SPR: What lessons have you learned about managing your time and effort between academic tasks and constructive public service and outreach?

SJB: I am often overwhelmed. The pandemic has at least given me a chance to think about things more deeply, and I have decided that I am going to do a lot less traveling in the future. There is only a certain amount of time in a day, and anytime that I spend doing other things is time that is taken away from people that I am supposed to be training. I think in the future, there is going to be a lot less of me out in public, so I can focus even more on science and mentoring.

SPR: What advice would you give underrepresented minority students pursuing careers in science?

SJB: Persistence, if it is something that you want to do, just keep at it. Do everything that you can to make yourself better at whatever you do. I remember being in certain classes or hearing certain talks and not understanding anything, and I would just keep it in the back of my head, and go to the library, or do whatever I had to do to figure it out.

Do not isolate yourself. Make sure that you interact with people. There is so much of science that you can learn from other people. Many times, underrepresented minorities will tend to isolate themselves because many of us have experienced unkind words and this feeling that we do not belong. So, we protect ourselves by isolating ourselves and that is not good. For example, MIT offered me a minority fellowship as a first-year graduate student because they wanted me to focus on my studies and not be distracted with teaching responsibilities. I declined because I wanted to balance taking classes with teaching like everyone else was doing. This is so important because when you start graduate school it is those relationships that you build with peers that help you succeed. If I would not have been a teaching assistant, I would have missed out on information. Peers can tell you how to approach a class or share practice exams with you. So, not isolating myself was probably the best thing I ever did.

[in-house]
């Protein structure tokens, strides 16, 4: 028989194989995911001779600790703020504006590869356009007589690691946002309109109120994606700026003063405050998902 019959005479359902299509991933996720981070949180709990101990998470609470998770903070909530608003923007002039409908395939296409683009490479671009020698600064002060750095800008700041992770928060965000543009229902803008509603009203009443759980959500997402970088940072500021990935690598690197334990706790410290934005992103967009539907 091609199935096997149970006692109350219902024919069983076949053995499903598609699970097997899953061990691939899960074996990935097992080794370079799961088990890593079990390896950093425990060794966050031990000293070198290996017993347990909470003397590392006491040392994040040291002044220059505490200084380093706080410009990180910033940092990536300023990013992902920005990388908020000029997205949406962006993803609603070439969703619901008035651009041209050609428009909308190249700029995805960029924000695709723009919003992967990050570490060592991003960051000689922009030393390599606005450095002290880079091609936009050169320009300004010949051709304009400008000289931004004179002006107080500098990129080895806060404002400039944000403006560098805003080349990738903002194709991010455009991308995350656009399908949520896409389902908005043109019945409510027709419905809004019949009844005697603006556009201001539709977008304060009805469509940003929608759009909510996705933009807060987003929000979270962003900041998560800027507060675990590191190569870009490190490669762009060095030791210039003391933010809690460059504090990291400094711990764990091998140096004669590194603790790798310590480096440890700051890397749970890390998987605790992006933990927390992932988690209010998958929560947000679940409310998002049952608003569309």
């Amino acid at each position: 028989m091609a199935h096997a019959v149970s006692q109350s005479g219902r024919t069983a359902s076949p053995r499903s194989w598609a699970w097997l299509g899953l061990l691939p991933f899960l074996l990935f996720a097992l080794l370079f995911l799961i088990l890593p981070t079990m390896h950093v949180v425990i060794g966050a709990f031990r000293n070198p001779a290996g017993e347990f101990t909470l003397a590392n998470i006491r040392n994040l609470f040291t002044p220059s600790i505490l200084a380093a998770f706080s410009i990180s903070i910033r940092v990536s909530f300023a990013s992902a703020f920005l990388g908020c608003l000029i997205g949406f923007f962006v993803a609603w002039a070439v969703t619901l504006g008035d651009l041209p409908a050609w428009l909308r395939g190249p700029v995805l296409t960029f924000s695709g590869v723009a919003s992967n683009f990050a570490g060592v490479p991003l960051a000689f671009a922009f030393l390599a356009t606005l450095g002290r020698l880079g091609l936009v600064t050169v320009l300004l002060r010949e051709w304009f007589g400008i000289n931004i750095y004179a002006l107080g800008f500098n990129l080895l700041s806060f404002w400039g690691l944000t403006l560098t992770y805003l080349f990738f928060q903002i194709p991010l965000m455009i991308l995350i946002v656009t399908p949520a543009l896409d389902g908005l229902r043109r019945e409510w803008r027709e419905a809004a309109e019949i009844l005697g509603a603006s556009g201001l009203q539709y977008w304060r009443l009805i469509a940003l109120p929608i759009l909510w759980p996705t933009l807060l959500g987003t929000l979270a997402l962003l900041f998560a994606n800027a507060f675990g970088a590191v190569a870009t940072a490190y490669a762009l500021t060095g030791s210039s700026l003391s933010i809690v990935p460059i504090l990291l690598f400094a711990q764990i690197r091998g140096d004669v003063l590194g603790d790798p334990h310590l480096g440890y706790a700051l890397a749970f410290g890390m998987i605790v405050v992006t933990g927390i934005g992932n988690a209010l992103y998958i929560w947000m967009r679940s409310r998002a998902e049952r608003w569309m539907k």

You need to have confidence in yourself. Minoritized people tend to be a lot less confident than white males, for example. Because of their confidence, white males can get jobs at prestigious institutions, and it is these institutions that actually make them what they thought they were. If you put minoritized people in some of these institutions, they probably will do just as well. Therefore, you have to present yourself with confidence and rise to those types of challenges.

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Axel O. Vera

Department of Chemistry, Massachusetts Institute of Technology, Cambridge, MA
Chemical Biology and Therapeutics Science, Broad Institute of MIT and Harvard, Cambridge, MA

Franklin J. Avilés Vázquez

Department of Biophysics and Biophysical Chemistry, Johns Hopkins University, Baltimore, MD

Edward D. Badding

Department of Chemistry, Massachusetts Institute of Technology, Cambridge, MA